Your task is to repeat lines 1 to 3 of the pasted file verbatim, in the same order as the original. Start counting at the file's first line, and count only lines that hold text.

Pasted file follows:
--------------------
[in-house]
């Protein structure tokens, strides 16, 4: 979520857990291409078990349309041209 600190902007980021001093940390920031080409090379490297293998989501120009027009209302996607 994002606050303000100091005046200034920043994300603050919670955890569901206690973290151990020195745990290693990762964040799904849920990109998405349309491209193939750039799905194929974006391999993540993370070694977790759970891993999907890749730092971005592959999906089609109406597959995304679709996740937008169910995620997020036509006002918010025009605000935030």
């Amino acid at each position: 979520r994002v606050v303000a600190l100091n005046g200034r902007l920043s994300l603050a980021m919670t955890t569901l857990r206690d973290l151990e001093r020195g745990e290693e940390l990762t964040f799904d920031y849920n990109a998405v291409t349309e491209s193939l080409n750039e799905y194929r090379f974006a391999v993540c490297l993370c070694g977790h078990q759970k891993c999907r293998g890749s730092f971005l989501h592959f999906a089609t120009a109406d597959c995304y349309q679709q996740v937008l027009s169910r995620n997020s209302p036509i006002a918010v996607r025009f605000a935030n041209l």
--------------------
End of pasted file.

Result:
[in-house]
């Protein structure tokens, strides 16, 4: 979520857990291409078990349309041209 600190902007980021001093940390920031080409090379490297293998989501120009027009209302996607 994002606050303000100091005046200034920043994300603050919670955890569901206690973290151990020195745990290693990762964040799904849920990109998405349309491209193939750039799905194929974006391999993540993370070694977790759970891993999907890749730092971005592959999906089609109406597959995304679709996740937008169910995620997020036509006002918010025009605000935030």
């Amino acid at each position: 979520r994002v606050v303000a600190l100091n005046g200034r902007l920043s994300l603050a980021m919670t955890t569901l857990r206690d973290l151990e001093r020195g745990e290693e940390l990762t964040f799904d920031y849920n990109a998405v291409t349309e491209s193939l080409n750039e799905y194929r090379f974006a391999v993540c490297l993370c070694g977790h078990q759970k891993c999907r293998g890749s730092f971005l989501h592959f999906a089609t120009a109406d597959c995304y349309q679709q996740v937008l027009s169910r995620n997020s209302p036509i006002a918010v996607r025009f605000a935030n041209l």